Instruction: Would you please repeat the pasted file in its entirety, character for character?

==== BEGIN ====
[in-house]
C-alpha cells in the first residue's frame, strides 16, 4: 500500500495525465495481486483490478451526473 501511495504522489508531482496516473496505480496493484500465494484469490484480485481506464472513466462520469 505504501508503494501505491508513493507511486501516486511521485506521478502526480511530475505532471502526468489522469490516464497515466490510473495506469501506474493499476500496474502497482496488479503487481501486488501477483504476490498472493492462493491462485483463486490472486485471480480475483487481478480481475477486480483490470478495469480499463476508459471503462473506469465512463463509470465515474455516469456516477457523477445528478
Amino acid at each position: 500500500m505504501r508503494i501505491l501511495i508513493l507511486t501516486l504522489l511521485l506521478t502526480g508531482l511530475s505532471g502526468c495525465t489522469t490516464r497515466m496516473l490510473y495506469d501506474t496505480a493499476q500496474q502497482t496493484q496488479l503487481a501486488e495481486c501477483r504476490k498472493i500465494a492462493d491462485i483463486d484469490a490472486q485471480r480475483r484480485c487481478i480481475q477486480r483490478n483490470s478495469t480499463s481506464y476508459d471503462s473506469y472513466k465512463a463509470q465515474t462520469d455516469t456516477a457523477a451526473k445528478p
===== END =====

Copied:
[in-house]
C-alpha cells in the first residue's frame, strides 16, 4: 500500500495525465495481486483490478451526473 501511495504522489508531482496516473496505480496493484500465494484469490484480485481506464472513466462520469 505504501508503494501505491508513493507511486501516486511521485506521478502526480511530475505532471502526468489522469490516464497515466490510473495506469501506474493499476500496474502497482496488479503487481501486488501477483504476490498472493492462493491462485483463486490472486485471480480475483487481478480481475477486480483490470478495469480499463476508459471503462473506469465512463463509470465515474455516469456516477457523477445528478
Amino acid at each position: 500500500m505504501r508503494i501505491l501511495i508513493l507511486t501516486l504522489l511521485l506521478t502526480g508531482l511530475s505532471g502526468c495525465t489522469t490516464r497515466m496516473l490510473y495506469d501506474t496505480a493499476q500496474q502497482t496493484q496488479l503487481a501486488e495481486c501477483r504476490k498472493i500465494a492462493d491462485i483463486d484469490a490472486q485471480r480475483r484480485c487481478i480481475q477486480r483490478n483490470s478495469t480499463s481506464y476508459d471503462s473506469y472513466k465512463a463509470q465515474t462520469d455516469t456516477a457523477a451526473k445528478p